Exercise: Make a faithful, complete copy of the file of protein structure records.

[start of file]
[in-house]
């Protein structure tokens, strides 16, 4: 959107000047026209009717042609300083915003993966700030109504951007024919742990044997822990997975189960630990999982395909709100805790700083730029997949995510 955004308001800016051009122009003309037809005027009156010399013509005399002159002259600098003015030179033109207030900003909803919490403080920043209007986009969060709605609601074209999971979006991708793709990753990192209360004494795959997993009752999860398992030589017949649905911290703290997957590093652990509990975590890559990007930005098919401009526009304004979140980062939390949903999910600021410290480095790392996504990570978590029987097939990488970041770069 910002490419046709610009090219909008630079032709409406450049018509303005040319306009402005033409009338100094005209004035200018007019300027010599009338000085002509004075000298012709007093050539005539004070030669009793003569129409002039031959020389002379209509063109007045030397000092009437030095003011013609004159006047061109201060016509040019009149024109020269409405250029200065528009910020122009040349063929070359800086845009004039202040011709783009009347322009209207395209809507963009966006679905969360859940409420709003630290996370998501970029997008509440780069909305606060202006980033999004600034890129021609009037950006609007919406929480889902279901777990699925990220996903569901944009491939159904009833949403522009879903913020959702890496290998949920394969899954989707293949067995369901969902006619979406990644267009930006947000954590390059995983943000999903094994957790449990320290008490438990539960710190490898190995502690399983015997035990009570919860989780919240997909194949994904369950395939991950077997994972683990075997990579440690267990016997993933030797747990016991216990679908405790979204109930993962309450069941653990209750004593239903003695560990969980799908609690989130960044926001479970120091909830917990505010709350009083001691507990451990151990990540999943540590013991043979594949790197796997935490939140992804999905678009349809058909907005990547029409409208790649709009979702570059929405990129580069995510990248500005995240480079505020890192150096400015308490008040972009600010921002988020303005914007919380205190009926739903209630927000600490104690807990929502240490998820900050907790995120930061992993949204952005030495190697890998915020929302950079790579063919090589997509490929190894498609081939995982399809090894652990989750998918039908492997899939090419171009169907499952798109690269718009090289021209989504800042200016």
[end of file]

[in-house]
């Protein structure tokens, strides 16, 4: 959107000047026209009717042609300083915003993966700030109504951007024919742990044997822990997975189960630990999982395909709100805790700083730029997949995510 955004308001800016051009122009003309037809005027009156010399013509005399002159002259600098003015030179033109207030900003909803919490403080920043209007986009969060709605609601074209999971979006991708793709990753990192209360004494795959997993009752999860398992030589017949649905911290703290997957590093652990509990975590890559990007930005098919401009526009304004979140980062939390949903999910600021410290480095790392996504990570978590029987097939990488970041770069 910002490419046709610009090219909008630079032709409406450049018509303005040319306009402005033409009338100094005209004035200018007019300027010599009338000085002509004075000298012709007093050539005539004070030669009793003569129409002039031959020389002379209509063109007045030397000092009437030095003011013609004159006047061109201060016509040019009149024109020269409405250029200065528009910020122009040349063929070359800086845009004039202040011709783009009347322009209207395209809507963009966006679905969360859940409420709003630290996370998501970029997008509440780069909305606060202006980033999004600034890129021609009037950006609007919406929480889902279901777990699925990220996903569901944009491939159904009833949403522009879903913020959702890496290998949920394969899954989707293949067995369901969902006619979406990644267009930006947000954590390059995983943000999903094994957790449990320290008490438990539960710190490898190995502690399983015997035990009570919860989780919240997909194949994904369950395939991950077997994972683990075997990579440690267990016997993933030797747990016991216990679908405790979204109930993962309450069941653990209750004593239903003695560990969980799908609690989130960044926001479970120091909830917990505010709350009083001691507990451990151990990540999943540590013991043979594949790197796997935490939140992804999905678009349809058909907005990547029409409208790649709009979702570059929405990129580069995510990248500005995240480079505020890192150096400015308490008040972009600010921002988020303005914007919380205190009926739903209630927000600490104690807990929502240490998820900050907790995120930061992993949204952005030495190697890998915020929302950079790579063919090589997509490929190894498609081939995982399809090894652990989750998918039908492997899939090419171009169907499952798109690269718009090289021209989504800042200016």